The Star

Our local star rises over City Park in New Orleans, December 3, 2017

I recently read about the 17th card of the Tarot deck, the Star. It’s a pretty hopeful one, coming after the Fool has emerged from his encounters with Death, the Devil, and a creepy Tower with people falling from it. I couldn’t help but draw the comparison between the Star being the 17th card in the Major Arcana, and this being 2017…

The book I was reading was Juliet Sharman-Burke’s The Complete Book of Tarot; I’ve had this book for decades, but have referenced it more and more these past few years as I focus on my writing. Regarding the Star, she writes: “The Star has always been an emblem of hope and promise; a light to steer by.” She goes on to reference the Magi following a star to Bethlehem. It seemed another interesting coincidence that I just happened to read about the Star on the first Sunday of Advent.

And I got to thinking, I realized I am personally feeling more hopeful in December 2017 than I was in December 2016, for several reasons. First, I feel a lot more confident about my fiction writing than I did a year ago. It seems I spent the better part of ’16 consumed with and worried about the publishing part of authorship. Truth be told, it felt like a distraction. I couldn’t see how I could keep all the plates spinning and finish the trilogy I had begun in anything resembling a timely manner.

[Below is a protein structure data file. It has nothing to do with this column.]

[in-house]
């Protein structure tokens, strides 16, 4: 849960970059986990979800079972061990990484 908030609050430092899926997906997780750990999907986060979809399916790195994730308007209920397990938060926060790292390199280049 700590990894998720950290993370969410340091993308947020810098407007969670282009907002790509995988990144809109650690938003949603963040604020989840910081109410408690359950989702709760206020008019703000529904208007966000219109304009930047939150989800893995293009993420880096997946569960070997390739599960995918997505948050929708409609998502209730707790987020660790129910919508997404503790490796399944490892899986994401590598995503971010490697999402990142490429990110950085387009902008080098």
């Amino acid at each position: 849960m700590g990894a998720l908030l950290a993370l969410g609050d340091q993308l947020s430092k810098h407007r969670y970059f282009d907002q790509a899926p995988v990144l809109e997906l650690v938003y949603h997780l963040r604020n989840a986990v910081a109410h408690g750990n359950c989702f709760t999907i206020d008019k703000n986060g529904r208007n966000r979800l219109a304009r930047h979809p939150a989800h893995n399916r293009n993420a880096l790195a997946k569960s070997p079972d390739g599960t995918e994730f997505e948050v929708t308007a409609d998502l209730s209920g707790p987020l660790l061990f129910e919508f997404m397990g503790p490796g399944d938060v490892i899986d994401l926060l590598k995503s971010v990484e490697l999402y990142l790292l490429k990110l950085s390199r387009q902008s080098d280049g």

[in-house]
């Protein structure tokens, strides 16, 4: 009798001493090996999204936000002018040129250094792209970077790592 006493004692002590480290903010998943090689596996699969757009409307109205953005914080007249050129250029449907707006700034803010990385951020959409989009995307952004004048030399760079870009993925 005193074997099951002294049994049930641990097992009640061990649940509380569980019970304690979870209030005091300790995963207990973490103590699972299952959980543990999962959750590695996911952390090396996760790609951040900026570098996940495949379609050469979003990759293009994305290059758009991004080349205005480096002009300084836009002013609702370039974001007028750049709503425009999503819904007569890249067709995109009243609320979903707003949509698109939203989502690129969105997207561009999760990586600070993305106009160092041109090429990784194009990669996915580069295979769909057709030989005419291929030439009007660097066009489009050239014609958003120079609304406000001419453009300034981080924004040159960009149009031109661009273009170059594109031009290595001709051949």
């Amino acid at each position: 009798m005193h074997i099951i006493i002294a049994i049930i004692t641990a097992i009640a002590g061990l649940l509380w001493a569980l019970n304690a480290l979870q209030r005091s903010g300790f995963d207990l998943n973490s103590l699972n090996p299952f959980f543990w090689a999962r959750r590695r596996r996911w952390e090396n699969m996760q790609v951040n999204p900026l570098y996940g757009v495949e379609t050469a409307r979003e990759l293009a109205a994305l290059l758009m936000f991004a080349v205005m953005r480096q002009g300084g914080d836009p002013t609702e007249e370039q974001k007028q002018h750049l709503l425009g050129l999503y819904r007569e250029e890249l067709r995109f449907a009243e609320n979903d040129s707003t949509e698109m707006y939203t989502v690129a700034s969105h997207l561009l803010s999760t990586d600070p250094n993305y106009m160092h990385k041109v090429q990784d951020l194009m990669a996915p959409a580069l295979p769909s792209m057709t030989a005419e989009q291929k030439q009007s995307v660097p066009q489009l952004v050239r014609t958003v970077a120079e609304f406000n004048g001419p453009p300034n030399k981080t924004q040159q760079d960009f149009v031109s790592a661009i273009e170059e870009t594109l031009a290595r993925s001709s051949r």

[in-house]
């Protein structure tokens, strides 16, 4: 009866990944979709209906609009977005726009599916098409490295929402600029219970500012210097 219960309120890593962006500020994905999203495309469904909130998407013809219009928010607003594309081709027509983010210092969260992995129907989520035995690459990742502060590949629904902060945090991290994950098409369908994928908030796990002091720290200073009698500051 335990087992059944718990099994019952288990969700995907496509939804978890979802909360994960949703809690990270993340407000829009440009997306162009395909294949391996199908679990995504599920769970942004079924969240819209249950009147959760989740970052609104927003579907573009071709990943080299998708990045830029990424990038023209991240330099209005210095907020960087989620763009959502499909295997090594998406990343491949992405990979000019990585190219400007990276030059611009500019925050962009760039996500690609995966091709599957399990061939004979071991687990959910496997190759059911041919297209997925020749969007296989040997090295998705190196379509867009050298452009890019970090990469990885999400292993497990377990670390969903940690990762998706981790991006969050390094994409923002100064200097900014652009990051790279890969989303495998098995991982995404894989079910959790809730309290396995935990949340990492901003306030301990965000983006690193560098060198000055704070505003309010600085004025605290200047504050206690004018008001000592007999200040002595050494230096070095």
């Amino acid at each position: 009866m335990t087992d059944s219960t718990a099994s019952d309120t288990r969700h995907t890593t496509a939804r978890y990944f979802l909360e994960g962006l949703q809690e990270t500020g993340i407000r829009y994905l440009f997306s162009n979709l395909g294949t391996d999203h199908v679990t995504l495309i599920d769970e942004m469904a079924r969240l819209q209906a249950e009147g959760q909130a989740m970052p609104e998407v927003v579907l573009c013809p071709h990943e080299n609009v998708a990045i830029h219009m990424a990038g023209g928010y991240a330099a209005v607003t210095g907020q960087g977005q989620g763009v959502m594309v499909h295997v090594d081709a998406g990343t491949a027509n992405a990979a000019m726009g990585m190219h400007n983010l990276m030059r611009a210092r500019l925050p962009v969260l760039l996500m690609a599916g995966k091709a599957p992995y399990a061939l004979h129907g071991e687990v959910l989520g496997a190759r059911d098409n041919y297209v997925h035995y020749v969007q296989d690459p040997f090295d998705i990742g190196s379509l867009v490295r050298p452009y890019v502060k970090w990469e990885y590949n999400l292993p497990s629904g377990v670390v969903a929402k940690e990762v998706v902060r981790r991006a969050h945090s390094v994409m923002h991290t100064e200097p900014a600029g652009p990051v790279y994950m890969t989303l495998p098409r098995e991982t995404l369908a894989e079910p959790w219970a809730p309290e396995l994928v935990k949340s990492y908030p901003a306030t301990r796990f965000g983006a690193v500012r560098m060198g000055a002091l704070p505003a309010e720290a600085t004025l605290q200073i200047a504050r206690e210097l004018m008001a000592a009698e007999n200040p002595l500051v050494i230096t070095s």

Fast forward to now: book 2 is written, and I’m in the midst of editing and re-writes. Book 3 is outlined, and I’ve begun writing it. Working with After Glows Publishing has made a world of difference—they’re who I have to thank for the confidence boost.

Next, I start a new job next week as a Technical Writer. It’s with the same company I’ve been working for; but it’s outside of the marketing department. So, no more trade shows for me. Believe me, it’s a welcome change—I’ve been involved with trade shows or “experiential” promotions for roughly twenty years. I’m excited about taking on a new challenge, and having the chance to hone my word skills with a different type of writing.

Finally, I find the #metoo movement really hopeful. I try not to stray too much into political/societal musings in this space. My intent is keep it to things I have some authority over—mainly, my personal experiences and how they relate to my writing. Since I’m a woman who has worked in a corporate/business environment for many years, I definitely have authority over my own experiences in that sphere, and those experiences definitely influence my writing.

And I know this: it takes boatloads of courage to come forward and expose the bad behavior of someone who has power over you and your livelihood. Too often, I’ve seen that courage met with, at best, some temporary disciplinary action; at middling, indifference; and at worst, reprisals against the powerless. The fact that some perpetrators are now losing their jobs—their positions of power—feels like a sea change to me.

A quick aside: I’ve written here before about The Writer’s Almanac. I hear it has been canceled since Garrison Keillor was dismissed from Minnesota Public Radio. While I will miss hearing the content of that syndicated program, I was never particularly attached to Garrison Keillor’s hosting of it. I’m impressed that Minnesota Public Radio didn’t let his “brand name” outweigh the claims that were brought against him.